Greenpeace has provided a good account of the reasons for the decline of UK fisheries. Three factors were responsible: the CFP and the allocation of quotas based on claimed catches, short-termism by parts of the fishing industry and lack of stewardship by the UK government. “From the 1980s onwards...the free movement of capital enabled EU shipowners to purchase vessels and to use national quotas in other EU countries. British fishermen have called this phenomenon ‘quota hopping’.” If a UK citizen wishes to sell overseas an obscure work of art that hardly anyone has ever seen, massive scrutiny is involved whereas UK fishing rights have been just waved away.
The Scottish government issued a scathing analysis of the fisheries deal on 29th December, showing that the UK share of most types of fish would actually reduce although the total tonnage would probably remain much the same. However, the new Agreement loses the UK’s right to the “Hague Preference” which usefully allows the UK to up its share of quotas under certain circumstances. “In the stocks where there has been a nominal increase in UK quota share, in the majority of cases the UK has only secured access to stocks where the EU was not currently fishing its full allocation.” And the UK has been granted new rights to fish, e.g. North Sea sole, which would be good if the UK had the facility to catch that species in that area.
The Agreement ignores the fishing in UK and EU waters by third parties. “9.3% of EU catches (2014-18) are made in the EEZ [Exclusive Economic Zone] of third countries engaged with the EU in fishing agreements” notably those of Norway, Iceland and the Faroe Islands. The extent to which these match reciprocal fishing in UK and EU waters is unclear. In 1976, the UK lost the “Cod War” with Iceland essentially because the Americans told the British government to concede because Iceland was threatening the American, sorry NATO, base in Iceland and submarines lanes nearby. That established the 200 mile EEZ principle which became the international convention in 1982. The Agreement is unclear about the current extent of third party fishing in UK and EU waters, reciprocally in theirs and from whose shares third party entitlements should be taken. All the UK and EU shares in the Annexes in the Agreement total to 100% of TACs.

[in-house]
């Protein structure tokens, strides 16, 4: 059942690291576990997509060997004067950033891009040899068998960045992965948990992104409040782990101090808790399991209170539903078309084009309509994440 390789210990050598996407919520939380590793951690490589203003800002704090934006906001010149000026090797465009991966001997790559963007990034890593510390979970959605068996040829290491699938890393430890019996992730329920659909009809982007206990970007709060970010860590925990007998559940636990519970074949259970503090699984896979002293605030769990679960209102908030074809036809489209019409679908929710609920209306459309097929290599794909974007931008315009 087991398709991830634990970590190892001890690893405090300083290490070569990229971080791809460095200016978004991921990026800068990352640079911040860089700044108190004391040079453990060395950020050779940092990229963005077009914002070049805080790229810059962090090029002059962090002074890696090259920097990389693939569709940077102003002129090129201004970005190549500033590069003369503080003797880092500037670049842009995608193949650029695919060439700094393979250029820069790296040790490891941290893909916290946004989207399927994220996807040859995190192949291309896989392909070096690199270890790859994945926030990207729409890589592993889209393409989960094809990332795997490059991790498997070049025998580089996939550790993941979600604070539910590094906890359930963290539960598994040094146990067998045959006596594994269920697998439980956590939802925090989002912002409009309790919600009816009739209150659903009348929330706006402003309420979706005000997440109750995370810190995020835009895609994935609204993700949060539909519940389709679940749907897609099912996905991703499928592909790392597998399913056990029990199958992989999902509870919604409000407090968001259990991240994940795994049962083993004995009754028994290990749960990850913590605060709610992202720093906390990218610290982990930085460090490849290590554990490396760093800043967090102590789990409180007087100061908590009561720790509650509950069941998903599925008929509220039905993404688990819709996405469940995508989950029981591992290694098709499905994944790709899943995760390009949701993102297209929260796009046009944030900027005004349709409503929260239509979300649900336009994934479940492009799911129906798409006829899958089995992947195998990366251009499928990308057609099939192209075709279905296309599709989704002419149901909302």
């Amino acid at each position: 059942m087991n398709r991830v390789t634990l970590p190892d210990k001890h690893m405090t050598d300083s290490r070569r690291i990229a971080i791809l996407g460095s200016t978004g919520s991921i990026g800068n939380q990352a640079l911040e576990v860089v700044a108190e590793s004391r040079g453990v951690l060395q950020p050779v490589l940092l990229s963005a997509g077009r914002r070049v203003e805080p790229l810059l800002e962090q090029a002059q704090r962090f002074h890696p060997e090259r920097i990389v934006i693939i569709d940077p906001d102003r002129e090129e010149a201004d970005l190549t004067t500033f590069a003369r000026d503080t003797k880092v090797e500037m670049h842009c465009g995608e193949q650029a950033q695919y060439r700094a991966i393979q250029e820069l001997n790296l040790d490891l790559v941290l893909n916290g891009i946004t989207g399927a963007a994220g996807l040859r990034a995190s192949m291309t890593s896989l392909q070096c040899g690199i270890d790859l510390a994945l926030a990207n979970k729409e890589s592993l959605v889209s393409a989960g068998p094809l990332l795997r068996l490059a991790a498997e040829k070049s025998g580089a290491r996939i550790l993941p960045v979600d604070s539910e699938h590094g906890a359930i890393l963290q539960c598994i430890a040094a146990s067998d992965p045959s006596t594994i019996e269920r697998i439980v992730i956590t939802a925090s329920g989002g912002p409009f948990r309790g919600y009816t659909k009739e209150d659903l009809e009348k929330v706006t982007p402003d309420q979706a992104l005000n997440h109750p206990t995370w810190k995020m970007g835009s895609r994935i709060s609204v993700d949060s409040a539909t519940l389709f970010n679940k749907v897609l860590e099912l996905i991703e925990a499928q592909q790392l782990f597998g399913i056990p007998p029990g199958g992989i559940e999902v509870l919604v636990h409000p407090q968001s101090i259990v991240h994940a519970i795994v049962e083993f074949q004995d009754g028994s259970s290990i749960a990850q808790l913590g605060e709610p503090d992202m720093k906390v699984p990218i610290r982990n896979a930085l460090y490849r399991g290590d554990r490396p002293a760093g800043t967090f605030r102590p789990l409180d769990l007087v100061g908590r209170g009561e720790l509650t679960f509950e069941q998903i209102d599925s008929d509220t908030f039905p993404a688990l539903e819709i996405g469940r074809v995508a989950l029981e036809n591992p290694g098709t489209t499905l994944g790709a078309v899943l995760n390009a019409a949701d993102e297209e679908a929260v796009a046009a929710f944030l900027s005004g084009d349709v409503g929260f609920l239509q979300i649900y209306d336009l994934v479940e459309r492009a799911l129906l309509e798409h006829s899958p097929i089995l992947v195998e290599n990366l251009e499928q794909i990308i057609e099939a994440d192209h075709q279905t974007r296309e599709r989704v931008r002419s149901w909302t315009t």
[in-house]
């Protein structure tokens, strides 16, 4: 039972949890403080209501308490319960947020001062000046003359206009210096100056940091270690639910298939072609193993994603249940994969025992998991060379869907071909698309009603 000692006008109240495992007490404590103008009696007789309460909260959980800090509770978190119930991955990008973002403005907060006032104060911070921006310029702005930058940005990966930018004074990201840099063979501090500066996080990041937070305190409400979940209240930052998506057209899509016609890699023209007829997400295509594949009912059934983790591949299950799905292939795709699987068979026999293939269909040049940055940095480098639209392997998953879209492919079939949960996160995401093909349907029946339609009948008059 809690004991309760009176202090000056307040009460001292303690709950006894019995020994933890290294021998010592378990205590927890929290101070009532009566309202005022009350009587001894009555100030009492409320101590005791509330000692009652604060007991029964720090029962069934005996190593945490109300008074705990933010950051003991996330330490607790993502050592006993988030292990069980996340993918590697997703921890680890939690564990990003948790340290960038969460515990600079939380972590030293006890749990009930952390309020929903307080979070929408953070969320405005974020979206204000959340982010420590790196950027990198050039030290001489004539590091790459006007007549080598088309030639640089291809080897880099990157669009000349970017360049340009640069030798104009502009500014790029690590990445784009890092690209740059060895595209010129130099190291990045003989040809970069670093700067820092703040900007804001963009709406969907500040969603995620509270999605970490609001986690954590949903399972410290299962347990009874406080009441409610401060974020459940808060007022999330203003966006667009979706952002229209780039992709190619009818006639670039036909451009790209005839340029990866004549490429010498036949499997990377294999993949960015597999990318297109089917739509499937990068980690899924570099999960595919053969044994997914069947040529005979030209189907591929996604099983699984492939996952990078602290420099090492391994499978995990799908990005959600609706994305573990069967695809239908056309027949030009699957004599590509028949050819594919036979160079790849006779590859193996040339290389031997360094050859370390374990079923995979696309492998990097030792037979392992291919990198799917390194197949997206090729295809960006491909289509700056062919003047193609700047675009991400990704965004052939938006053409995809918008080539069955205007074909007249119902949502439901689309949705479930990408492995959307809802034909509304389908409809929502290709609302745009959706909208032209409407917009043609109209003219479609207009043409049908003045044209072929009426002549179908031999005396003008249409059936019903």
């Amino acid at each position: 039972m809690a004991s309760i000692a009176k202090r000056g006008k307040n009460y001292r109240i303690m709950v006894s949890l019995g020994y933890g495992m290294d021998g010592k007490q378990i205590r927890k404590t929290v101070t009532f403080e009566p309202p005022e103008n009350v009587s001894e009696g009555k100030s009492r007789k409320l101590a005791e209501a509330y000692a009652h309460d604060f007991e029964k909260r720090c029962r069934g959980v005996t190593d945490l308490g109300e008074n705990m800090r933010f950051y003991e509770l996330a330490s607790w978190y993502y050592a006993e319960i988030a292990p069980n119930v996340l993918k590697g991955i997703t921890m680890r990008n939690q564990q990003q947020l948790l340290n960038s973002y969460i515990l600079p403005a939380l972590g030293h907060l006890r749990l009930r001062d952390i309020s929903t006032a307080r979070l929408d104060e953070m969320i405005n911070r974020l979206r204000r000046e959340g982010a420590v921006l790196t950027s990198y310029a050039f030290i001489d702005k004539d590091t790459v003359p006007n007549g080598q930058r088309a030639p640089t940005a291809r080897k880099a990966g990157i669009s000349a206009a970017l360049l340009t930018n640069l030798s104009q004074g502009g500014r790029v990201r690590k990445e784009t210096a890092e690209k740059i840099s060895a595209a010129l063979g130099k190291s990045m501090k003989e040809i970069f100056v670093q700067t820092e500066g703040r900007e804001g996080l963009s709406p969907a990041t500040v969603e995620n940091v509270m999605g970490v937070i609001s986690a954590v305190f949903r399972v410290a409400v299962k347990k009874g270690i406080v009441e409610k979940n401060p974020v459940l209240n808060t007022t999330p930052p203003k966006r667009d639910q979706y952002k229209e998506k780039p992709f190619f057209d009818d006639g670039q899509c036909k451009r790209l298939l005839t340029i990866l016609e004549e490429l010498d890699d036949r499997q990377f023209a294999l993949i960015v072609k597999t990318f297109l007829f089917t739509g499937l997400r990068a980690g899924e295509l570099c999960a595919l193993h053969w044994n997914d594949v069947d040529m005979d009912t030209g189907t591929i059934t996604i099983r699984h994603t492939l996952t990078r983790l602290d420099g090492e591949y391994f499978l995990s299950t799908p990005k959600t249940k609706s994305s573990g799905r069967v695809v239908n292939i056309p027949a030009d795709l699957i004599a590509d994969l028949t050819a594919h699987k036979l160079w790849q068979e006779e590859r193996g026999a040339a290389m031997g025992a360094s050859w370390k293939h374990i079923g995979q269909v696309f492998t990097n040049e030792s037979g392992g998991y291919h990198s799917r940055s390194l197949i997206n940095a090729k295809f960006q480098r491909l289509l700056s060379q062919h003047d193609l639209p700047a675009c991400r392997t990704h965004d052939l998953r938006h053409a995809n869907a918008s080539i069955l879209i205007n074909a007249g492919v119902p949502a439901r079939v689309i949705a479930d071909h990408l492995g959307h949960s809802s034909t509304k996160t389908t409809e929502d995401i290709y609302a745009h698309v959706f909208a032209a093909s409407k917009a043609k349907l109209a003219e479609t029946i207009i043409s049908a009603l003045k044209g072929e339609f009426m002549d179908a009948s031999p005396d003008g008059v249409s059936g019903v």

The final problem with the new Agreement is that, although the UK is allowed to set the rules for fishing in its waters, it cannot police or enforce those rules: “2. Each Party shall take all necessary measures to ensure compliance by its vessels with the rules applicable to those vessels in the other Party’s waters, including authorisation or licence conditions.” (p.268) Here is another good idea: the British police will no longer deal with French motorists speeding on British roads. Instead, the French police will divine the culprits and decide whether to prosecute.
In summary, the fishing deal enshrines the status quo and the decline in the UK fishing industry looks set to continue. It is sad to say but the UK negotiators were inept. The EU position was declared in 2017, namely that they would maintain the status quo. The fishing assets acquired by the other member states during the UK’s 47 year EU sojourn were now theirs by right. If the UK had any objections to the means by which those assets had been obtained, they should have complained at the time. What is, is, and if the Brits want them back, they will have to pay full whack for them. Article 9 (p.272) of the Agreement seems to indicate that the party being squeezed out can claim full compensation even though its own actions were the cause. The arbitrators, under this Article, are only allowed to consider the amount of compensation, not the equity of the whole situation.
Knowing the EU negotiating argument as they did, the UK team should have created maximum publicity across Europe for the equity of returning the UK to the pre-EEC position. Being discreet civil servants, they kept their cards, if they had any, close to their chests. This is akin to the defence counsel confiding his case to the prosecution but failing to mention it to the jury. The “sovereignty” argument was rightly mocked in the EU as any trade agreement involves some sharing of sovereignty. An indication that the government recognises its failure can be taken from the 4th January announcement that the fishing industry will get a £100M sweetener.
The best that can be said for this fishing Agreement is that it kicks the can 5.5 years down the road. The UK government may then do better.
 Email from Barrie Deas, CEO of NFFO, 3rd January 2021.